British retailers lead the pack in sustainable soy use – but others don’t talk about this hidden ingredient

British retailers lead the pack in sustainable soy use – but others don’t talk about this hidden ingredient

UK retailers M&S and Waitrose have been named as front-runners in responsible soy use. The firms are among 16 European leaders in soy sustainability listed in WWF’s Soy Scorecard, released in advance of the 11th annual conference of the Round Table on Responsible Soy (RTRS) which takes place in Brazil this week.

But many other companies do not acknowledge their use of soy and have done little to address the devastating impact that irresponsible soy production can have on people and nature in vulnerable landscapes like the Amazon, the Cerrado, the Atlantic Forest and the Chaco. UK firms including Iceland, catering giant Brakes, and 2 Sisters food group which owns Goodfella’s pizzas failed to respond to the survey.

The Soy Scorecard assesses 133 leading European retailers, food service companies, consumer goods manufacturers, dairy companies, meat, egg and feed companies. Criteria measured included transparency on total soy use, use of responsibly produced soy and efforts to remove deforestation from soy supply chains. The companies are based in Belgium, Denmark, Finland, France, the Netherlands, Poland, Sweden, Switzerland and the UK. Overall, Dutch and Swedish firms performed most strongly against the criteria.

Dr Emma Keller, Agricultural Commodities Manager, WWF-UK said:

“Because of its widespread use as an animal feed, soy is a hidden ingredient in products including meat, farmed fish, dairy products like milk and cheese, and eggs – but rampant expansion of soy and poor farming practices are threatening vast areas of valuable forest and savannahs which are home to important and rare species like the jaguar, the giant armadillo and the giant anteater.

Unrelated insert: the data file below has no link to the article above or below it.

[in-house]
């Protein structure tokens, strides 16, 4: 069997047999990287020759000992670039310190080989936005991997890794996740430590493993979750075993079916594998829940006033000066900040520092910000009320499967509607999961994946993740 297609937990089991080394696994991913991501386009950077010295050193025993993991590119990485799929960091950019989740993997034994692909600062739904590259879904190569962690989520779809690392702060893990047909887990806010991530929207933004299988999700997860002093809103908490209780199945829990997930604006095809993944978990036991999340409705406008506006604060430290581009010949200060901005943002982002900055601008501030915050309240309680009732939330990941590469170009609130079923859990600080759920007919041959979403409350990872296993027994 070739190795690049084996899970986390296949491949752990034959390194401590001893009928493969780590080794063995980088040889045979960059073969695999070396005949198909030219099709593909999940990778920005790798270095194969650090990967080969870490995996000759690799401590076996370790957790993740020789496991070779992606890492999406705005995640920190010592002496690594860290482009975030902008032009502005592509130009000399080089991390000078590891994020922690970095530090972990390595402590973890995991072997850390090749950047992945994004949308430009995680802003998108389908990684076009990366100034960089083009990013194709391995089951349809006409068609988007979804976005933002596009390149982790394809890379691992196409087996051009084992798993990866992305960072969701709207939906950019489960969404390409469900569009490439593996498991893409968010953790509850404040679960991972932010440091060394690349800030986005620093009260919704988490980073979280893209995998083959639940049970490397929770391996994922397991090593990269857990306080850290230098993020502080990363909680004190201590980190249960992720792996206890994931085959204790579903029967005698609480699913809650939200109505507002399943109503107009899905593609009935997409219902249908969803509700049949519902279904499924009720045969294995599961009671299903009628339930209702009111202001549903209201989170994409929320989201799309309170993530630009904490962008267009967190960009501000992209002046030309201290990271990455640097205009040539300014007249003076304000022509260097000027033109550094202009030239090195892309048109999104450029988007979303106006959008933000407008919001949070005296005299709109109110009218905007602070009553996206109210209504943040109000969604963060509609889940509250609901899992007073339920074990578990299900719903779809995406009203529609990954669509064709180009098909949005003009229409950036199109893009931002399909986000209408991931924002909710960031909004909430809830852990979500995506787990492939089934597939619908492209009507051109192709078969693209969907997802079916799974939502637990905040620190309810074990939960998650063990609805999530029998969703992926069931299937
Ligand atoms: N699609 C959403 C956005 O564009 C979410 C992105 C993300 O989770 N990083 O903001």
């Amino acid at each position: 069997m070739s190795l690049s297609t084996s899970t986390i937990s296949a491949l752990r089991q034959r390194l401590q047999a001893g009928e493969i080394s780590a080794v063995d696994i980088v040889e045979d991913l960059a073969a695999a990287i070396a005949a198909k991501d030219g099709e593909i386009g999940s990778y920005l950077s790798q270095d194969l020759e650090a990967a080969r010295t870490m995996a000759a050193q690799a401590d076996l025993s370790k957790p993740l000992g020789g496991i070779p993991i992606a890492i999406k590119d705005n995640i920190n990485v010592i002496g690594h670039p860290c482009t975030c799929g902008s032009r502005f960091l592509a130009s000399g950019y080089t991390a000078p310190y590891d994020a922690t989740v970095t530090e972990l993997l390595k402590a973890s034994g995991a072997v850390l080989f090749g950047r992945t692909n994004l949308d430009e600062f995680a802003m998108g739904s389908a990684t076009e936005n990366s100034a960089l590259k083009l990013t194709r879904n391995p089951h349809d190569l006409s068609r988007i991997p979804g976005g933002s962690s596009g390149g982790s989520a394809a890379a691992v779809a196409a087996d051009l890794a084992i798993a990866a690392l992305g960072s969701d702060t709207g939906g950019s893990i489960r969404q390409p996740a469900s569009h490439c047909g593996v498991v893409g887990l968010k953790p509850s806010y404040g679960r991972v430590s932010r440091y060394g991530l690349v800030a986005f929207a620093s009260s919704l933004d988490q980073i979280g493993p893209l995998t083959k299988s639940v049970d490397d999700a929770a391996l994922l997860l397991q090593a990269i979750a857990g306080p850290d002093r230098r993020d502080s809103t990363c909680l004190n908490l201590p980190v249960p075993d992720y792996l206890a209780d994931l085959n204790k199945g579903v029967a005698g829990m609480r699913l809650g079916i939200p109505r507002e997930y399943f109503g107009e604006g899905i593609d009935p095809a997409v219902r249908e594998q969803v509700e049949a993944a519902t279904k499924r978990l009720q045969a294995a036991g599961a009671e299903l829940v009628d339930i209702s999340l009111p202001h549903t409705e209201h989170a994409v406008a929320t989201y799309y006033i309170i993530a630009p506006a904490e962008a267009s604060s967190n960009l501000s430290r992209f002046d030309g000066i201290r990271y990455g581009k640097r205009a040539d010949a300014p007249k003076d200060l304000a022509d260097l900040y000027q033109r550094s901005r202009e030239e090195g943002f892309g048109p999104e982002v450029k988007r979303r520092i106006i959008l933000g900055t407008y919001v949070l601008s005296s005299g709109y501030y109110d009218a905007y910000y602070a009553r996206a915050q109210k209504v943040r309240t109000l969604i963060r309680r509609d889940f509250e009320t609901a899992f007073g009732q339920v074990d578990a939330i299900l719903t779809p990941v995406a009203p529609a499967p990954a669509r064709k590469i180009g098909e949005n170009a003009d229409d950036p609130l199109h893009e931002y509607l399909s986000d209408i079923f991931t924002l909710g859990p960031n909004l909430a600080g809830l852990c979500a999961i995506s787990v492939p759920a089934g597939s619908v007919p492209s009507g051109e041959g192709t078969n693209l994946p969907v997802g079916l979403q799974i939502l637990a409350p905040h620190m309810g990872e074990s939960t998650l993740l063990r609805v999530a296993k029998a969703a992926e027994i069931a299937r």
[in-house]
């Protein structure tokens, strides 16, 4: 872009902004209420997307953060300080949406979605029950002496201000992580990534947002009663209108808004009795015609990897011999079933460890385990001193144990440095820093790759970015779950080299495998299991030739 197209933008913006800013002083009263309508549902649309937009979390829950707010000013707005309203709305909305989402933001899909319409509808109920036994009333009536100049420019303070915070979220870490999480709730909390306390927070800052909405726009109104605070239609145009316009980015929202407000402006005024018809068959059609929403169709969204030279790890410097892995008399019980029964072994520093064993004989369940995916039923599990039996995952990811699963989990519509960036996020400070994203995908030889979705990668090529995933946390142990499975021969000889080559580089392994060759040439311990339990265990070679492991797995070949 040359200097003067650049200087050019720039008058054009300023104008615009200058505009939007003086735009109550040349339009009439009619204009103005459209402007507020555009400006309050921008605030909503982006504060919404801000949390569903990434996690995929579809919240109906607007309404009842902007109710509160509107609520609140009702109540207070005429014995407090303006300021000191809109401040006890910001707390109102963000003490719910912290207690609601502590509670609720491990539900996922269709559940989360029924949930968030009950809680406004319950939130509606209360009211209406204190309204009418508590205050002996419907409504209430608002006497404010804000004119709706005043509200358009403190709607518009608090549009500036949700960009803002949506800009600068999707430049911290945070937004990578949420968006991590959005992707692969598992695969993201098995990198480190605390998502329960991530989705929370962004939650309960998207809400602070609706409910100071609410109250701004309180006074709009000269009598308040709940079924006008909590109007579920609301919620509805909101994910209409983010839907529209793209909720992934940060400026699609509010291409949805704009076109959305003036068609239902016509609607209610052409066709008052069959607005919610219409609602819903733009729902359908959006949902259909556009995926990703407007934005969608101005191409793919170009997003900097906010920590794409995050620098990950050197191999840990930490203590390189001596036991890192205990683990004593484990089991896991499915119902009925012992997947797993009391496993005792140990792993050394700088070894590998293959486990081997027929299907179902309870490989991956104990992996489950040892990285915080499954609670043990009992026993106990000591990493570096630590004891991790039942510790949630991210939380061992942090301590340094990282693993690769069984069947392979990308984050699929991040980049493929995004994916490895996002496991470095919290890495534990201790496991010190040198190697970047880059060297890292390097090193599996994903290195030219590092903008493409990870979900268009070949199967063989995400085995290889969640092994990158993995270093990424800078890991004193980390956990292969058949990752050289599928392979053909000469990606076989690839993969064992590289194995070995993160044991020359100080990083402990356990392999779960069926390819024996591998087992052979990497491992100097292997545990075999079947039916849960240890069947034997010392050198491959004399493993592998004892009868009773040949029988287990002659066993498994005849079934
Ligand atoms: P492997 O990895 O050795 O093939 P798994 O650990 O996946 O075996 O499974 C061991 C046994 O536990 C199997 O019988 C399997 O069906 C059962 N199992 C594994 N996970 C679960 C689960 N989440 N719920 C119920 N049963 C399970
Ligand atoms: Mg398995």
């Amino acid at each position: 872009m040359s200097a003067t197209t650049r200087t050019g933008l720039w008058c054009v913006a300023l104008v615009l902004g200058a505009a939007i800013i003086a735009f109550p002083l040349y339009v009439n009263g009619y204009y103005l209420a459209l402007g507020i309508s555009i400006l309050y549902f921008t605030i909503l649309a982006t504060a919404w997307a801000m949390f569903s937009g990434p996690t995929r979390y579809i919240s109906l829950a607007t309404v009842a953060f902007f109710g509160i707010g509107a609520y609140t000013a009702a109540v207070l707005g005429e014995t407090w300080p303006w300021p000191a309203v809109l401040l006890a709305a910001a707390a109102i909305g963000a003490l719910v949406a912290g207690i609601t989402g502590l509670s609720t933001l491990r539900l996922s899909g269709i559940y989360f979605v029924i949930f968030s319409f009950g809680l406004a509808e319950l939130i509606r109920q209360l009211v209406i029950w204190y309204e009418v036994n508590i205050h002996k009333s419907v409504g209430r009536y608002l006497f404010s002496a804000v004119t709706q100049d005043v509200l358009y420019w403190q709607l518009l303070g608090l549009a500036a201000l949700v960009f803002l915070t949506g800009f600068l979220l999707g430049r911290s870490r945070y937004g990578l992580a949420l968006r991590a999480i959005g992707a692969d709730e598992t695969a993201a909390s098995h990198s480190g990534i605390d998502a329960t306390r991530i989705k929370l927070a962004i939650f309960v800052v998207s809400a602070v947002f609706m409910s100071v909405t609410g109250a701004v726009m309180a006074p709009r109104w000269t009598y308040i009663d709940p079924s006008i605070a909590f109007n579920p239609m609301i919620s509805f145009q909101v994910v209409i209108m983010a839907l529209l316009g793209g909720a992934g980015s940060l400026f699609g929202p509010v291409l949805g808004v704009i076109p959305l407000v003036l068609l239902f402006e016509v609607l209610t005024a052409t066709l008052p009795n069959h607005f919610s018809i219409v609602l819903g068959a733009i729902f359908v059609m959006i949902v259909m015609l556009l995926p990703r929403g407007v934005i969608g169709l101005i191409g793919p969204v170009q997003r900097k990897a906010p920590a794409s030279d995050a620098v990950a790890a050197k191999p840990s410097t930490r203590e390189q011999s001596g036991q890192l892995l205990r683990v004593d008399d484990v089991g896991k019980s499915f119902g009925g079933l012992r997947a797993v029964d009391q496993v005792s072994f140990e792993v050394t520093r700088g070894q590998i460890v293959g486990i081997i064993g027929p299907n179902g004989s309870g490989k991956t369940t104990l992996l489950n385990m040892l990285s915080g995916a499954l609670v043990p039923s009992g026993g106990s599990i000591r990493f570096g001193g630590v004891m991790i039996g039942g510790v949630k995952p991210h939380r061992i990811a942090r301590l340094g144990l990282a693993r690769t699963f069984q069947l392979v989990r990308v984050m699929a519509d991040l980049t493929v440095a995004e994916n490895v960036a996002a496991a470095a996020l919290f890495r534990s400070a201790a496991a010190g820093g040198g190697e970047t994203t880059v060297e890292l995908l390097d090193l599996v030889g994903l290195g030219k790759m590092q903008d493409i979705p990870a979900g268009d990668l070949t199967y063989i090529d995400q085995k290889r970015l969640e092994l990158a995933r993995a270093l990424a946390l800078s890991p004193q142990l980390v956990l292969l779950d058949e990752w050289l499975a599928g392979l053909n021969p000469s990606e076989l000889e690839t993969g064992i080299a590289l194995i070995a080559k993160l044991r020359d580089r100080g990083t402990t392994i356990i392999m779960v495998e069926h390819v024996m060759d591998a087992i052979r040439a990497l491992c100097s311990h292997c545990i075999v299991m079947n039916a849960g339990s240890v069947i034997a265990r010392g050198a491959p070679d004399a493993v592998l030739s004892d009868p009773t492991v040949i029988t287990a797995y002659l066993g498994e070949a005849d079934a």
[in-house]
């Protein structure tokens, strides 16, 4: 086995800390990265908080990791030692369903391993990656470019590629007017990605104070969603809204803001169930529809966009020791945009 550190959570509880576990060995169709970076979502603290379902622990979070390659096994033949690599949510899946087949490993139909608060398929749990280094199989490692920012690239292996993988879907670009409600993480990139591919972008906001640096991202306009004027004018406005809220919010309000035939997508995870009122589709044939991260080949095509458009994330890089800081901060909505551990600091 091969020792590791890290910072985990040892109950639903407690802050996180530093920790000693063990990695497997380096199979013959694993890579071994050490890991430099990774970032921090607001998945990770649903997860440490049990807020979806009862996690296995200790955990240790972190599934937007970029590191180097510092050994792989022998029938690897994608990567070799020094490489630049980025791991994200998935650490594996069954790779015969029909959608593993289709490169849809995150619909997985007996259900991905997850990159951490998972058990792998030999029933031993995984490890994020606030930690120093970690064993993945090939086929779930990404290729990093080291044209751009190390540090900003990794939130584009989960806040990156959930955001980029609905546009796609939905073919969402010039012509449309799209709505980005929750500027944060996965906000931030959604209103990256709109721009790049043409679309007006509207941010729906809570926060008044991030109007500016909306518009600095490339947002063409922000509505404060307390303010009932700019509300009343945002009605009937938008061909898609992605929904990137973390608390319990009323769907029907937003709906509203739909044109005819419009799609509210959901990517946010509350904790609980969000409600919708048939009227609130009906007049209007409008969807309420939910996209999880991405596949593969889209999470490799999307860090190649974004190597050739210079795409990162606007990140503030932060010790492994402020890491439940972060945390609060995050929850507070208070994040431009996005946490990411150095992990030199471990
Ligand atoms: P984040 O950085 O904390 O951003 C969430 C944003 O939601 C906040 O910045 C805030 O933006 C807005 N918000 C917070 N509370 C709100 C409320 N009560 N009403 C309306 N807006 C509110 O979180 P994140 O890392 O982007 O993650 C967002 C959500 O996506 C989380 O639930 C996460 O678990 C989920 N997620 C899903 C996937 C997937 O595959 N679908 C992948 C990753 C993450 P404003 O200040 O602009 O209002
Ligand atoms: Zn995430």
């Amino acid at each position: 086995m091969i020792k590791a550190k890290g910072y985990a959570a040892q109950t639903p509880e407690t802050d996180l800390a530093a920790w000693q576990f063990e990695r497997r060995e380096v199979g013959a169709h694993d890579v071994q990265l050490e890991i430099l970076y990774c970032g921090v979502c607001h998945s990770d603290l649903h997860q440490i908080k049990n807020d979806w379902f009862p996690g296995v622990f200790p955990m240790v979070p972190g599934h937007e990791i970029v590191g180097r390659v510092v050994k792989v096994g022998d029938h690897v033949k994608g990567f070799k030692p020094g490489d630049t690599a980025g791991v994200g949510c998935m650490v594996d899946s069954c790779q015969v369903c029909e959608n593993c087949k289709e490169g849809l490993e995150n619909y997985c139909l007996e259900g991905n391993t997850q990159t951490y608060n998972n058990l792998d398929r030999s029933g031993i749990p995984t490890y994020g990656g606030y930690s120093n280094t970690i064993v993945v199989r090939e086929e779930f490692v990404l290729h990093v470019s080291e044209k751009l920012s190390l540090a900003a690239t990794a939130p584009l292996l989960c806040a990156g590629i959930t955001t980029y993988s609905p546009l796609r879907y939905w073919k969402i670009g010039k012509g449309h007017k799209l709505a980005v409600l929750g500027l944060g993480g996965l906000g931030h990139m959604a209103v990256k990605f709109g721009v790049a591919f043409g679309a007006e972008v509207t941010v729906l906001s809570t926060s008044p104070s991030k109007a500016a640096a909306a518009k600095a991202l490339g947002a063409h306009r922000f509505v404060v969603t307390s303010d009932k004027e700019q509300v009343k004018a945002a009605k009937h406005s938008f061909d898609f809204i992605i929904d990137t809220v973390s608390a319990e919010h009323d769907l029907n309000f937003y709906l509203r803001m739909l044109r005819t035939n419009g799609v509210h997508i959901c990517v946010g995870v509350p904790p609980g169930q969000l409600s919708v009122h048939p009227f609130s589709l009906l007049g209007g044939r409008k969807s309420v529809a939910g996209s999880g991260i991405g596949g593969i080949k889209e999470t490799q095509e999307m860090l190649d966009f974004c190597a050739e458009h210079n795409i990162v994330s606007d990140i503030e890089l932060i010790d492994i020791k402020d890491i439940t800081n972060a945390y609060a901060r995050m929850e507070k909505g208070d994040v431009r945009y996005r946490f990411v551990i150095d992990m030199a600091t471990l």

“We want consumers to be able to make informed choices about the impact of the food they buy. The Soy Scorecard helps show which supermarkets and brands are taking this issue seriously those who aren’t. Many retailers are leading the way, but it’s time to see the food service and animal feed sectors step up, as they are missing a trick in a world that now demands ethical behaviour and transparency from companies.”

Over recent decades, soy has undergone some of the greatest expansion of any global crop. Its production threatens the habitat of many vulnerable species in South America including the jaguar, maned wolf and giant anteater. According to a recent study by Agrosatélite [i] between 2000 and 2014, 2.93 million hectares of land were converted from natural vegetation in order to grow annual crops – mostly soy – in the Cerrado.

More than half of Brazilian soy comes from the Cerrado, where the area of planted soy increased by 108% from 2000 to 2014. The Cerrado holds 5% of the world’s biodiversity and is one of South America’s most important water sources. The Cerrado still has another 15 million hectares of land covered with natural vegetation that is suitable for soy, and therefore under threat of soy expansion.

Increasing meat consumption is the main driver of soy expansion. Around 75% of the world’s soy goes into animal feed. In Europe this proportion is even higher – an estimated at 93 per cent[ii] of the soy going into Europe is for animal feed.

WWF calls on all companies in the soy supply chain to be transparent about their use of soy, source responsible soy that is produced by RTRS and ProTerra (currently the only two credible schemes for responsible soy), and to join forces with others to stop deforestation and conversion of natural habitats in soy supply chains.

WWF’s Sandra Mulder, Senior Advisor Market Change said:

“WWF is pleased to see some real frontrunners especially in the retail and dairy sectors. But it is clear that many companies take advantage of the lack of consumer awareness about soy in order to do nothing on this issue. 69 companies decided not respond to our call for transparency – this is more than half of the 133 companies approached by WWF.

“Many Europeans still don’t know that they eat on average 61 kilos of soy per year , mostly embedded in their meat and dairy products, and what impact this has on the ecosystems of South America.”

WWF is urging EU consumers to tweet companies on the Scorecard to ask them to take urgent action to remove irresponsible soy from their products.

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